and other sources which is supposed to give us more flexibility, faster
access and better control since there is one layer less.

I have been measuring the performance of vector layer rendering some time
ago and it varies greatly on three levels:
- data source type (shapefile / database layer / ...)
- layer type (geometry type, number of vertices per geometry, number of
attributes, ...)
- renderer type (using attributes? antialiasing? thick lines?)

Of course there are some areas worth improving also in QGIS to lower the
amount of time spent in QGIS libraries while rendering and to make life
easier to the rendering engine (e.g. simplify polygons with lots of
vertices before rendering them).

I apologize in advance for my posts, because they may sound like criticism
> of QGIS. Indeed I haven't used QGIS much. I work in commercial company,
> which is planning to build its own GIS system only for internal work. The
> key problem is that this system must be able to work fast with really large
> raster and vector files. My boss doesn't want the system to be created from
> scratch, he wants me to use some open source GIS platform. That's why I am
> very interested in the real temps of QGIS Engine development, who and how
> many developers really work on these problems? I also have investigated
> situation around more fast gvSIG, but it is Java-based and unlike QGIS
> seems
> not to have API for development of standalone GIS applications.

Building an own GIS system on top of QGIS is something that is perfectly
possible and may result in fruitful cooperation: your company can save
large amount of money that would be spent on initial development and may
focus just to specific areas important for your company.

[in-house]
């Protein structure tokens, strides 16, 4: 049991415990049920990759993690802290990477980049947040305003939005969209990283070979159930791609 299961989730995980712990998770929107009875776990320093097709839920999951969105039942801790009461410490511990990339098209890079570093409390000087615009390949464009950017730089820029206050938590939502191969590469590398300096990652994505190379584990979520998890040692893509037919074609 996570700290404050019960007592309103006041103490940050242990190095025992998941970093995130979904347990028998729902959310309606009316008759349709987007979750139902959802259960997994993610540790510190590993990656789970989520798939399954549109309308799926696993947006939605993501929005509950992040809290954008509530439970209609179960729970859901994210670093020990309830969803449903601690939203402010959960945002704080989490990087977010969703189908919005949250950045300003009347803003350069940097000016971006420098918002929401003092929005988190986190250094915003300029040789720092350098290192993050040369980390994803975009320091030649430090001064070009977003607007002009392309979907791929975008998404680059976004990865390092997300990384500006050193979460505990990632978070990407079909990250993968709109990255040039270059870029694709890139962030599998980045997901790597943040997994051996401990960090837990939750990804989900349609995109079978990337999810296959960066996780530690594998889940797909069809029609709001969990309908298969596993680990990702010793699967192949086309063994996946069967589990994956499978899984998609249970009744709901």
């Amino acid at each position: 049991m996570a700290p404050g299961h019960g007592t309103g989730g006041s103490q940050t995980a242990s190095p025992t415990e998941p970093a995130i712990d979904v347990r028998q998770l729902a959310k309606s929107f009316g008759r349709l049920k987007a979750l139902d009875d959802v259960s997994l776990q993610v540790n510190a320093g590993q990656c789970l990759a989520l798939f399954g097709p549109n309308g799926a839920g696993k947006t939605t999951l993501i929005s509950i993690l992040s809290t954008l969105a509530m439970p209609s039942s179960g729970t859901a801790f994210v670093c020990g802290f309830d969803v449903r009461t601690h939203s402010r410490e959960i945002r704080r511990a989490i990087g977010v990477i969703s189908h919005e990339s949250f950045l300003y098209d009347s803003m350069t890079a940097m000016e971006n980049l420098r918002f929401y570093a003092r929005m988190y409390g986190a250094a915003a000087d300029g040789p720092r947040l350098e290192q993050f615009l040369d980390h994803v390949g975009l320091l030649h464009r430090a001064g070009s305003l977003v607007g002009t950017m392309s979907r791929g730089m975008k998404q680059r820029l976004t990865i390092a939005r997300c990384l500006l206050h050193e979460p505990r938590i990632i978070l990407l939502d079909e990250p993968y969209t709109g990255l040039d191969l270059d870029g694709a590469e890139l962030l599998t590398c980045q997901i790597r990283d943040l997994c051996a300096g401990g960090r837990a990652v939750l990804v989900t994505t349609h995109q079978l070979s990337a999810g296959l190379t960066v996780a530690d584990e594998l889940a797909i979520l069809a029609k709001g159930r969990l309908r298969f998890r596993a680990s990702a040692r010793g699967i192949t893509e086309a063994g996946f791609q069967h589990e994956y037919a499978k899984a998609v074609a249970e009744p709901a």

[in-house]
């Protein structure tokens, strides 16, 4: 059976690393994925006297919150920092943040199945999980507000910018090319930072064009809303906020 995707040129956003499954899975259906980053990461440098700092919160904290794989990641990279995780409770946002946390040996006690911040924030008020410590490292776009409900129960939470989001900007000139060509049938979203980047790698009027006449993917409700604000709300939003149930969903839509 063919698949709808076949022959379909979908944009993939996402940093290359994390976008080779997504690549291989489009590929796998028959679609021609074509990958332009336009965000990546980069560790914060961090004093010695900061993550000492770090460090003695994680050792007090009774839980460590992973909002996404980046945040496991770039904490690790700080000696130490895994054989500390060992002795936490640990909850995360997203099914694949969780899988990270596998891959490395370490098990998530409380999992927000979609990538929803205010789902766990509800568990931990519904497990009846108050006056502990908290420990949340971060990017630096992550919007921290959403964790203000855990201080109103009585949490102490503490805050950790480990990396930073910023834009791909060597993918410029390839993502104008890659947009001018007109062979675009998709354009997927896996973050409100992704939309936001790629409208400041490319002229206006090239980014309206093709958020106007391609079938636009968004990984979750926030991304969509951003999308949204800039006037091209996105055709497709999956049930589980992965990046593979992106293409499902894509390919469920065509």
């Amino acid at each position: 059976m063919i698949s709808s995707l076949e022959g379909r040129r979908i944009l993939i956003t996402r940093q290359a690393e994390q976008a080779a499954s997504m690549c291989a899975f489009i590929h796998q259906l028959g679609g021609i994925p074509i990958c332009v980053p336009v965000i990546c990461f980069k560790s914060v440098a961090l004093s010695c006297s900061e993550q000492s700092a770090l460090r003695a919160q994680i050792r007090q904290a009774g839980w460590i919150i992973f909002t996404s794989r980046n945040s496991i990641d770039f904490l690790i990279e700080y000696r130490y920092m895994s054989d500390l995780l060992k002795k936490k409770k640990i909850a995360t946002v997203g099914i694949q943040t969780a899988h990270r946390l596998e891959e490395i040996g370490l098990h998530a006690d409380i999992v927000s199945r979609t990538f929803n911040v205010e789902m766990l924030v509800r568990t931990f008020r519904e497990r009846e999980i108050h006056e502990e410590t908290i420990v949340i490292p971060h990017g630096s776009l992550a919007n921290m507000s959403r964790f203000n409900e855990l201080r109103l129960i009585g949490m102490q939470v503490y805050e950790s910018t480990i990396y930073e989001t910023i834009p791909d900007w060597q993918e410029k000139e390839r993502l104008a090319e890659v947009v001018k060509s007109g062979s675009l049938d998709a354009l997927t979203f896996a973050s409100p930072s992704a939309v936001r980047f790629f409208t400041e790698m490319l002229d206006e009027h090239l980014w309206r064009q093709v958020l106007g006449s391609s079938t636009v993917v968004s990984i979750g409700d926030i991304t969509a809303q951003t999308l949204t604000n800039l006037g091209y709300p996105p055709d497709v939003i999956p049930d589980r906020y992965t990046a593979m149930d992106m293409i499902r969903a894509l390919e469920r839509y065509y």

> Also I would not pay attention for QGIS performance problems if I hadn't
> keep in mind an example of one university experimental GIS development
> project. It resulted in the development by one person of simple GIS
> application with own vector data format and AGG based rendering, without
> some complex systems of data caching or tricky techniques of reading data
> from files, without thread support, built with old Borland С++ compiler.
> Some time ago I tested it and was really surprised to find that it worked a
> bit slower the multithreaded gvSIG and much faster then QGIS.

We would be very happy to see any patches that would improve the
performance :-)

> I apologize for my post again, I have no aim to criticize QGIS. I believe
> it
> to have great potential in improving of performance. I am only trying to
> investigate the real situation. Are there real detailed
> plans for improvement of QGIS Engine?

I'm currently working on getting some changes in libraries done in
preparation for version 2.0 which hopefully will bring also rendering in
threads (I have worked on that during GSoC 2010, but did not get it
merged). See my reports from GSoC:


Otherwise, there are no detailed plans for improvements of rendering speed
- I encourage you to give QGIS a try, evaluate where the speed is lacking
your needs and tell us your findings - you could even find some sponsors
willing to invest money into some performance improvements (or share the
development costs)!

> And what are the real opportunities of
> QGIS community to implement these plans in program codes?

Of course everyone is welcome to suggest improvements and provide patches,
so there are lots of opportunities. QGIS core team is receptive to patches
from other community members. When starting a greater development that
should be merged to QGIS source code, it is a good idea to let the team
know - we can help with design decisions and it also lowers the probability
that more people work independently on the same thing.